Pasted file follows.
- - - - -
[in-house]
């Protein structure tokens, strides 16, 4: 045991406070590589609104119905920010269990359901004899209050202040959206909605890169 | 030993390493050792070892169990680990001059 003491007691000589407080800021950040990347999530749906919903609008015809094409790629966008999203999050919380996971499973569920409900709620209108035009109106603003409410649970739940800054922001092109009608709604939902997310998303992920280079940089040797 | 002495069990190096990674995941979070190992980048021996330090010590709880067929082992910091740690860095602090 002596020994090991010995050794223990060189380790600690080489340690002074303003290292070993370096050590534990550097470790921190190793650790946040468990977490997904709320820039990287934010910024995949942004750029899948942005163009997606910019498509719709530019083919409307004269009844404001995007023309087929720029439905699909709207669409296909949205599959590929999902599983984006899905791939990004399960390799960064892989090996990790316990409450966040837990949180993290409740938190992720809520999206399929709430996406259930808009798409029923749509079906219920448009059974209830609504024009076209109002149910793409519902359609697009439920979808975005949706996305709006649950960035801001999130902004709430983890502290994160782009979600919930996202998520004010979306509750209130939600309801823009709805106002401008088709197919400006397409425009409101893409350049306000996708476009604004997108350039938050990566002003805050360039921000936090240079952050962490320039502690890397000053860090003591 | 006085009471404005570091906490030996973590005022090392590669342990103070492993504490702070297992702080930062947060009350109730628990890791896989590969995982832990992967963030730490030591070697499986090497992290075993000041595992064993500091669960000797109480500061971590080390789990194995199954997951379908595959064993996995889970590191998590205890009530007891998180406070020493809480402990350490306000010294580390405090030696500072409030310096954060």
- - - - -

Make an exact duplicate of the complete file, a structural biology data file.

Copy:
[in-house]
């Protein structure tokens, strides 16, 4: 045991406070590589609104119905920010269990359901004899209050202040959206909605890169 | 030993390493050792070892169990680990001059 003491007691000589407080800021950040990347999530749906919903609008015809094409790629966008999203999050919380996971499973569920409900709620209108035009109106603003409410649970739940800054922001092109009608709604939902997310998303992920280079940089040797 | 002495069990190096990674995941979070190992980048021996330090010590709880067929082992910091740690860095602090 002596020994090991010995050794223990060189380790600690080489340690002074303003290292070993370096050590534990550097470790921190190793650790946040468990977490997904709320820039990287934010910024995949942004750029899948942005163009997606910019498509719709530019083919409307004269009844404001995007023309087929720029439905699909709207669409296909949205599959590929999902599983984006899905791939990004399960390799960064892989090996990790316990409450966040837990949180993290409740938190992720809520999206399929709430996406259930808009798409029923749509079906219920448009059974209830609504024009076209109002149910793409519902359609697009439920979808975005949706996305709006649950960035801001999130902004709430983890502290994160782009979600919930996202998520004010979306509750209130939600309801823009709805106002401008088709197919400006397409425009409101893409350049306000996708476009604004997108350039938050990566002003805050360039921000936090240079952050962490320039502690890397000053860090003591 | 006085009471404005570091906490030996973590005022090392590669342990103070492993504490702070297992702080930062947060009350109730628990890791896989590969995982832990992967963030730490030591070697499986090497992290075993000041595992064993500091669960000797109480500061971590080390789990194995199954997951379908595959064993996995889970590191998590205890009530007891998180406070020493809480402990350490306000010294580390405090030696500072409030310096954060």